The world’s biggest banks had been steeling themselves for months before the US Department of Justice’s rulings on manipulation in the foreign exchange markets. Last week’s announcement was if anything less tough than expected – £3.7bn of fines were levied on top of those announced last autumn – to bring the grand total to an astounding £6.3bn.
Crucially the banks also admitted that what they had done was criminal. The US attorney general Loretta Lynch – declared that foreign exchange traders had exhibited ‘breathtaking flagrancy’ in setting up a group they called ‘the cartel’ to manipulate the market between 2007 and the end of 2013. The fine was ‘commensurate with the pervasive harm done. And it should deter competitors in the future from chasing profits without regard to fairness to the law – or to the public welfare’.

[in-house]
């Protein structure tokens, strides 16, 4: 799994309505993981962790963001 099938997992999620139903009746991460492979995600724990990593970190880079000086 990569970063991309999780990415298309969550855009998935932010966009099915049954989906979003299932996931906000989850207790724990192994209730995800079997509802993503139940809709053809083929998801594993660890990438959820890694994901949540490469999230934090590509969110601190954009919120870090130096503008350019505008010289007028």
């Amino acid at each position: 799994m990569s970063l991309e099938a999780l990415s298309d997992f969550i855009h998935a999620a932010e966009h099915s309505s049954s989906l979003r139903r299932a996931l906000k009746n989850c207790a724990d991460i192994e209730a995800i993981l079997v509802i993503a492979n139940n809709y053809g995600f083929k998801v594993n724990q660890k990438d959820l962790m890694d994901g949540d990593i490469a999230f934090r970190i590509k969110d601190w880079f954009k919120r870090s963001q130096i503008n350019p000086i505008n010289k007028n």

Put bluntly – the world’s most prestigious banks had brazenly and systematically ripped off their clients. It was the crime of the decade. Yet the markets had been expecting worse.
Only a month ago Deutsche Bank had paid a record £1.6bn fine for manipulating and rigging prices in the currency and money markets. If this was the benchmark – thought the markets – the fines for other banks would be higher. As it was £3.7bn seemed almost modest – and the share prices of Barclays – RBS – Citigroup – and JP Morgan rose sharply in relief.
The hope in the banking world is that the worst may be over.